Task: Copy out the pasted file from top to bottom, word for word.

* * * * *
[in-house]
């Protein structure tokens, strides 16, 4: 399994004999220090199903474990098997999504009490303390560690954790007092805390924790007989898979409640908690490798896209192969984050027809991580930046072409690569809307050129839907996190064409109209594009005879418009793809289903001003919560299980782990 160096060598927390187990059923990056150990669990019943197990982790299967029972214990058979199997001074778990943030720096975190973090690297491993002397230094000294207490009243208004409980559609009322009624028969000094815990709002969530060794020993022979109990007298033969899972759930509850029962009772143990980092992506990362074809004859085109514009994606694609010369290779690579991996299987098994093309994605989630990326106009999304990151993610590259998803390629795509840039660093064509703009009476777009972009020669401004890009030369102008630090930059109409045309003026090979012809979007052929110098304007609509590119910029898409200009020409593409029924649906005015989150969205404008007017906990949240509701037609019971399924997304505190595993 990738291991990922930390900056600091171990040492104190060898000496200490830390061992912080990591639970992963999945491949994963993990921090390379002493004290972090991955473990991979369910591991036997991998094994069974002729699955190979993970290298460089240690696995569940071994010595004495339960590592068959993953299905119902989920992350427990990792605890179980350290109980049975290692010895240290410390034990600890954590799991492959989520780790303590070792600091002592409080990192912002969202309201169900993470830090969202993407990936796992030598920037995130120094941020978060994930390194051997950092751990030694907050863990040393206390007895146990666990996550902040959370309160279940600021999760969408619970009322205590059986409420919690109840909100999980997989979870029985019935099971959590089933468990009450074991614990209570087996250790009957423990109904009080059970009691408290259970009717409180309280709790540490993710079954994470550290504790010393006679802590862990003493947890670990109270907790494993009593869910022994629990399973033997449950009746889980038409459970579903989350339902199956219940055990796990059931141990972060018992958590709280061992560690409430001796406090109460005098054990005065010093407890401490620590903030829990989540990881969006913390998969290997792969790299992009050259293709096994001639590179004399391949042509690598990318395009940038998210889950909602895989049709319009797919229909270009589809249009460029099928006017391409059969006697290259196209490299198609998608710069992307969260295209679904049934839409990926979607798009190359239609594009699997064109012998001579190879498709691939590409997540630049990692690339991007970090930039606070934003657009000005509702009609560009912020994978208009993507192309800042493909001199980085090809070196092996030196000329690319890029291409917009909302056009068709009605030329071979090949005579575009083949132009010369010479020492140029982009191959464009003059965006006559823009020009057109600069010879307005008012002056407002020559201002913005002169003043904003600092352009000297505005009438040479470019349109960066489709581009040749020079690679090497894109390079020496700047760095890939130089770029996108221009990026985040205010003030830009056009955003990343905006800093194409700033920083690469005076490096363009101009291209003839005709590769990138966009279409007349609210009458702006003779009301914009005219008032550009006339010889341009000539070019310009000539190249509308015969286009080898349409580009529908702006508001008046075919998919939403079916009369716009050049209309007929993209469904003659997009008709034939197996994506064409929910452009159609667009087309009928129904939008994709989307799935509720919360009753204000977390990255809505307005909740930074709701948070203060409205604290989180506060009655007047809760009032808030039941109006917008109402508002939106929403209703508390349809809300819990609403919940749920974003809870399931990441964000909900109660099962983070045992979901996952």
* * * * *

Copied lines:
[in-house]
């Protein structure tokens, strides 16, 4: 399994004999220090199903474990098997999504009490303390560690954790007092805390924790007989898979409640908690490798896209192969984050027809991580930046072409690569809307050129839907996190064409109209594009005879418009793809289903001003919560299980782990 160096060598927390187990059923990056150990669990019943197990982790299967029972214990058979199997001074778990943030720096975190973090690297491993002397230094000294207490009243208004409980559609009322009624028969000094815990709002969530060794020993022979109990007298033969899972759930509850029962009772143990980092992506990362074809004859085109514009994606694609010369290779690579991996299987098994093309994605989630990326106009999304990151993610590259998803390629795509840039660093064509703009009476777009972009020669401004890009030369102008630090930059109409045309003026090979012809979007052929110098304007609509590119910029898409200009020409593409029924649906005015989150969205404008007017906990949240509701037609019971399924997304505190595993 990738291991990922930390900056600091171990040492104190060898000496200490830390061992912080990591639970992963999945491949994963993990921090390379002493004290972090991955473990991979369910591991036997991998094994069974002729699955190979993970290298460089240690696995569940071994010595004495339960590592068959993953299905119902989920992350427990990792605890179980350290109980049975290692010895240290410390034990600890954590799991492959989520780790303590070792600091002592409080990192912002969202309201169900993470830090969202993407990936796992030598920037995130120094941020978060994930390194051997950092751990030694907050863990040393206390007895146990666990996550902040959370309160279940600021999760969408619970009322205590059986409420919690109840909100999980997989979870029985019935099971959590089933468990009450074991614990209570087996250790009957423990109904009080059970009691408290259970009717409180309280709790540490993710079954994470550290504790010393006679802590862990003493947890670990109270907790494993009593869910022994629990399973033997449950009746889980038409459970579903989350339902199956219940055990796990059931141990972060018992958590709280061992560690409430001796406090109460005098054990005065010093407890401490620590903030829990989540990881969006913390998969290997792969790299992009050259293709096994001639590179004399391949042509690598990318395009940038998210889950909602895989049709319009797919229909270009589809249009460029099928006017391409059969006697290259196209490299198609998608710069992307969260295209679904049934839409990926979607798009190359239609594009699997064109012998001579190879498709691939590409997540630049990692690339991007970090930039606070934003657009000005509702009609560009912020994978208009993507192309800042493909001199980085090809070196092996030196000329690319890029291409917009909302056009068709009605030329071979090949005579575009083949132009010369010479020492140029982009191959464009003059965006006559823009020009057109600069010879307005008012002056407002020559201002913005002169003043904003600092352009000297505005009438040479470019349109960066489709581009040749020079690679090497894109390079020496700047760095890939130089770029996108221009990026985040205010003030830009056009955003990343905006800093194409700033920083690469005076490096363009101009291209003839005709590769990138966009279409007349609210009458702006003779009301914009005219008032550009006339010889341009000539070019310009000539190249509308015969286009080898349409580009529908702006508001008046075919998919939403079916009369716009050049209309007929993209469904003659997009008709034939197996994506064409929910452009159609667009087309009928129904939008994709989307799935509720919360009753204000977390990255809505307005909740930074709701948070203060409205604290989180506060009655007047809760009032808030039941109006917008109402508002939106929403209703508390349809809300819990609403919940749920974003809870399931990441964000909900109660099962983070045992979901996952």